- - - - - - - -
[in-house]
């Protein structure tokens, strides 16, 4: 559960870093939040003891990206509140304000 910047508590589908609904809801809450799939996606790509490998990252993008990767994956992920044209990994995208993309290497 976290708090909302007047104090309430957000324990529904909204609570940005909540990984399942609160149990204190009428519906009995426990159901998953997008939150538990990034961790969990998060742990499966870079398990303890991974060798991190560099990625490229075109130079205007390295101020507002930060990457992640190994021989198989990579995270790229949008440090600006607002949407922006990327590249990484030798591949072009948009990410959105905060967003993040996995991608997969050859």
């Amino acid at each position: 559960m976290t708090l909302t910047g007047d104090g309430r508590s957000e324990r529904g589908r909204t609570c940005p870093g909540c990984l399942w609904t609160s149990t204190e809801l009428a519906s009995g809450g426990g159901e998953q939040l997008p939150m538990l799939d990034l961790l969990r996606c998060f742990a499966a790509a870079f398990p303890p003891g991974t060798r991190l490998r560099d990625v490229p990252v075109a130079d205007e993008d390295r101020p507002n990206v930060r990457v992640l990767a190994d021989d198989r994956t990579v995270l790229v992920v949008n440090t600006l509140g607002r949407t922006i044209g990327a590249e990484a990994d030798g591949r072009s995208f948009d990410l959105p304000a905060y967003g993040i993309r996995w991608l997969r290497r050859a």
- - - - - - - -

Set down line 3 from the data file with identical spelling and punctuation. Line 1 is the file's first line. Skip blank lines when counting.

């Amino acid at each position: 559960m976290t708090l909302t910047g007047d104090g309430r508590s957000e324990r529904g589908r909204t609570c940005p870093g909540c990984l399942w609904t609160s149990t204190e809801l009428a519906s009995g809450g426990g159901e998953q939040l997008p939150m538990l799939d990034l961790l969990r996606c998060f742990a499966a790509a870079f398990p303890p003891g991974t060798r991190l490998r560099d990625v490229p990252v075109a130079d205007e993008d390295r101020p507002n990206v930060r990457v992640l990767a190994d021989d198989r994956t990579v995270l790229v992920v949008n440090t600006l509140g607002r949407t922006i044209g990327a590249e990484a990994d030798g591949r072009s995208f948009d990410l959105p304000a905060y967003g993040i993309r996995w991608l997969r290497r050859a």